Diplomatic steps mount in gulf standoff No progress cited as countdown hits 12 days for Iraq


WASHINGTON -- With 12 days to go before the United Nations deadline for Iraqi withdrawal from Kuwait, a renewed flurry of diplomatic activity raised prospects for avoiding war in the Persian Gulf, but progress toward resolving the crisis remained elusive.

The Bush administration made clear yesterday that it was still willing to entertain proposals from Iraq for a last-ditch peace mission to Baghdad by Secretary of State James A. Baker III, even though President Bush had earlier insisted such discussions must take place by today at the latest.

Also, the White House was expected to announce today that Mr. Baker would travel next week to the gulf region, and probably also to Europe, to consult again with U.S. allies before the Jan. 15 deadline heightens the possibility of a U.S.-led attack against Iraqi forces.

Although the Baker trip has been planned for some time, it could facilitate a side trip to Baghdad if Iraqi President Saddam Hussein agrees to see the secretary before Jan. 12, Iraq's proposed date rejected by the Bush administration as too late.

Iraq's ambassador to Washington, Mohamed Sadiq al-Mashat, said in an interview on Cable News Network yesterday that he believed a compromise date could be arranged if the United States first accepted the principle that Iraq had the right to set the date.

"We will not accept dictation on us by anybody," the ambassador said.

While his remarks seemed also to indicate new flexibility, U.S. officials said they did not believe there had been any change yet in the Iraqi position because the ambassador did not directly contact the State Department.

That "indicates he doesn't have anything for us" in the form of a new proposal on dates, one official said.

Mr. al-Mashat, who returned to Washington on New Year's Day after a session in Baghdad with Mr. Hussein, instead contacted Senate Minority Leader Bob Dole, R-Kan., who has been publicly urging the Bush administration to press harder for a diplomatic solution.

Following a 25-minute meeting between the two yesterday afternoon, the White House was told that there was no discussion of specific dates for a meeting between Mr. Baker and Mr. Hussein but that Iraq was willing to be flexible.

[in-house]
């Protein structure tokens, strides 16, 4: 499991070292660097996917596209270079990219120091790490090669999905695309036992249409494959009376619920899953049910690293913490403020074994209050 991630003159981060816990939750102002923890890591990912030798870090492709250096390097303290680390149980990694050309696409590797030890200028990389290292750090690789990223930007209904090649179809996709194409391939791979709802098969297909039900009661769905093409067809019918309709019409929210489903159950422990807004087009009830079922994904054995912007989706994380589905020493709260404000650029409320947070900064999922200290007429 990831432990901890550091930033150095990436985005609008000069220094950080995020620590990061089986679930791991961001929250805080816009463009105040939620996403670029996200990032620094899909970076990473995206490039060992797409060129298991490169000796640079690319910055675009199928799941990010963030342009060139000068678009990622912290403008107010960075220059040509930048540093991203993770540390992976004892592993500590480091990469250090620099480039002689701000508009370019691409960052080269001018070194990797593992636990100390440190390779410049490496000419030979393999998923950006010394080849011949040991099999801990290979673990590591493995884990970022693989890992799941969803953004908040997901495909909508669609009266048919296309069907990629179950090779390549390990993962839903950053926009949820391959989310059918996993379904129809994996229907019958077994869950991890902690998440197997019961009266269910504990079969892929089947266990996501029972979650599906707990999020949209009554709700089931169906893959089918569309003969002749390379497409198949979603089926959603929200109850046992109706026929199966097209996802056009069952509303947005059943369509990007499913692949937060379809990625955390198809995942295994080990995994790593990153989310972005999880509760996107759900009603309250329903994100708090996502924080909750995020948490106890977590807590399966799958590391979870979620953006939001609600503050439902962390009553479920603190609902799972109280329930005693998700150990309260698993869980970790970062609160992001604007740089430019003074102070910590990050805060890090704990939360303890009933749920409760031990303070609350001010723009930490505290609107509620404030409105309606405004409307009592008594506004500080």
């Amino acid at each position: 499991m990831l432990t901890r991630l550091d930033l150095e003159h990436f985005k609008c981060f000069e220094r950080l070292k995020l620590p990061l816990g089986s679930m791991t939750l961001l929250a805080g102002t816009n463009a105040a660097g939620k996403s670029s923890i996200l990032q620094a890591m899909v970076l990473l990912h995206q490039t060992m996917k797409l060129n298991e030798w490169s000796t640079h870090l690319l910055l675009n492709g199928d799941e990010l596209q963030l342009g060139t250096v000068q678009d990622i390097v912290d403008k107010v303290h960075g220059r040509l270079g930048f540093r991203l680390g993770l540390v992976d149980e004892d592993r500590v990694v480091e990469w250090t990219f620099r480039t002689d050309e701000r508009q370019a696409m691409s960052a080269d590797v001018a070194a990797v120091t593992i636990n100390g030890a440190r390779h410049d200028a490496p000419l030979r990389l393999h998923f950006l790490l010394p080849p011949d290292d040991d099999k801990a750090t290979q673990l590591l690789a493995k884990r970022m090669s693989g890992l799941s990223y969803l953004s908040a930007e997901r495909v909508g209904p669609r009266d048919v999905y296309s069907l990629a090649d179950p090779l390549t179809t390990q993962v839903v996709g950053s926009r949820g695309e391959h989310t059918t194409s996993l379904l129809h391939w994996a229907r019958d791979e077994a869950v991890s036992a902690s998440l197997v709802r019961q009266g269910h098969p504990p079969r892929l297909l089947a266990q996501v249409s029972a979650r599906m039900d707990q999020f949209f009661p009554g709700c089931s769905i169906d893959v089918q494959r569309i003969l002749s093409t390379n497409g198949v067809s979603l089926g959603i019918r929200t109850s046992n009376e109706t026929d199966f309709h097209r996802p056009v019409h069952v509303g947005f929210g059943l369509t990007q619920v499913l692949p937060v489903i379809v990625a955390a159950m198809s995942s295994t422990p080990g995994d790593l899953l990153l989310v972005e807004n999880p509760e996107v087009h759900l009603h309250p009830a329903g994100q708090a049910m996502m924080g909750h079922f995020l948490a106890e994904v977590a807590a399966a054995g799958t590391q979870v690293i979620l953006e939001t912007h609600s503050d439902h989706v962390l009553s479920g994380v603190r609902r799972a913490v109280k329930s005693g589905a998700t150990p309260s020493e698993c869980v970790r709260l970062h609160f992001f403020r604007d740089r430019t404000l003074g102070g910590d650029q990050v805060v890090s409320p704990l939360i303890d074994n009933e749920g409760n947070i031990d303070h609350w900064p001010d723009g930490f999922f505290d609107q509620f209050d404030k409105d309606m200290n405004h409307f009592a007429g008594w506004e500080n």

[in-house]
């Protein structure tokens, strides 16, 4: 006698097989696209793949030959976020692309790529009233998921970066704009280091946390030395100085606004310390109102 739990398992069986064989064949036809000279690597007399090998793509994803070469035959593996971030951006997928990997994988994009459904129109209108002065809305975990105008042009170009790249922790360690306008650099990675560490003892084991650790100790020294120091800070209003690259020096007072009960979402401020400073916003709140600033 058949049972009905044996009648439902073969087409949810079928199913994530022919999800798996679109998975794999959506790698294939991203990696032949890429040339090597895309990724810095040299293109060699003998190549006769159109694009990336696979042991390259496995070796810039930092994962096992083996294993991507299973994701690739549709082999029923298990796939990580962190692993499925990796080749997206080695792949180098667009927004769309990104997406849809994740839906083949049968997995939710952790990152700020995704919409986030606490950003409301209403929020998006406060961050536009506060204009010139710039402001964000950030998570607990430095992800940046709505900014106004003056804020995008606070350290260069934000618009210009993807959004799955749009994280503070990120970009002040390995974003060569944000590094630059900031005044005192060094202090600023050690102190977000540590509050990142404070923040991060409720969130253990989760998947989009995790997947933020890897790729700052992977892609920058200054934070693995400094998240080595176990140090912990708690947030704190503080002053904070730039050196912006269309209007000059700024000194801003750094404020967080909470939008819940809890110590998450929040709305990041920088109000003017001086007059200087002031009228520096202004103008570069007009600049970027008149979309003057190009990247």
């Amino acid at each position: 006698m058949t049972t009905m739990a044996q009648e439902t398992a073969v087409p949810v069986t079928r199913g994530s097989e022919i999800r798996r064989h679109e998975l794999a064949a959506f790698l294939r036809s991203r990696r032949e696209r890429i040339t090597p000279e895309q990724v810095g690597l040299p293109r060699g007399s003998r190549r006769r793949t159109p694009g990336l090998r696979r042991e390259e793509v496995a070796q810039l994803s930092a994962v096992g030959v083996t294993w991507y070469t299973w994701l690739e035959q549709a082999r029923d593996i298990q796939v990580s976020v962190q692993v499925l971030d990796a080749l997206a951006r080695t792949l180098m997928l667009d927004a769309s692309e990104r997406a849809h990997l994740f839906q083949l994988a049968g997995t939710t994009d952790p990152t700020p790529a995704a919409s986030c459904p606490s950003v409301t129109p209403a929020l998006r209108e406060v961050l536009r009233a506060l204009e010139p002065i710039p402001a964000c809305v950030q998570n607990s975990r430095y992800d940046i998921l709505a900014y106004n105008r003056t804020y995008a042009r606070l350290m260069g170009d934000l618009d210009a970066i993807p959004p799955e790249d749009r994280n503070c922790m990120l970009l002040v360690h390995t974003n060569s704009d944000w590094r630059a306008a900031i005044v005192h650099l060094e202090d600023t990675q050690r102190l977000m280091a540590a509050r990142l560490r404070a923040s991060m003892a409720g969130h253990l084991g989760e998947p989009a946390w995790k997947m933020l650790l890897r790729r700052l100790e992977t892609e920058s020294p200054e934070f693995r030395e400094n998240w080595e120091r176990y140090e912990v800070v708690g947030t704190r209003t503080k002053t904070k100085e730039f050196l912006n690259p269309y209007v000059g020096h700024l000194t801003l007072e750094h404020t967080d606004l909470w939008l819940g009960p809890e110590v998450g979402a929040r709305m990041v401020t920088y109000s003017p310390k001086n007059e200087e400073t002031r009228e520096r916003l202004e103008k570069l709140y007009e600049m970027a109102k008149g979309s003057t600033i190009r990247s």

Administration spokesmen insisted yesterday that it was up to Iraq to make the next move.

"We have no reason to think they want to meet," said the president's press secretary, Marlin Fitzwater, who noted that Mr. Bush had proposed 15 dates for the Baker meeting -- from Dec. 20 to Jan. 3 -- but that all had been rejected by Mr. Hussein. "Let's hear from them," Mr. Fitzwater said.

One source close to the diplomatic maneuvering noted that each side was now "playing for maximum advantage" but said, "if the issue is truly who calls first, I don't think that's going to stand in the way of further communication."

Plans for the Baker mission were firmed up at a White House meeting New Year's night between Mr. Bush and his top foreign policy and military advisers, officials said. The president also reviewed the status of military forces in the gulf region at that session, Mr. Fitzwater said.

At lunch with the president yesterday, Vice President Dan Quayle reported on his visit with U.S. forces over the New Year's holiday, telling Mr. Bush that morale remained high among the troops and that the Saudis and Kuwaitis were having "no second thoughts" about possible military action, an administration official said.

Meanwhile, Undersecretary of State Robert Kimmitt met yesterday with envoys from three European Community nations -- Luxembourg, Italy and the Netherlands -- to underscore that the United States supported "any diplomatic efforts that might result in a peaceful solution to the gulf crisis and that carry the uniform message that Iraq must comply in full with U.N. Security Council resolutions," spokesman Richard Boucher said.

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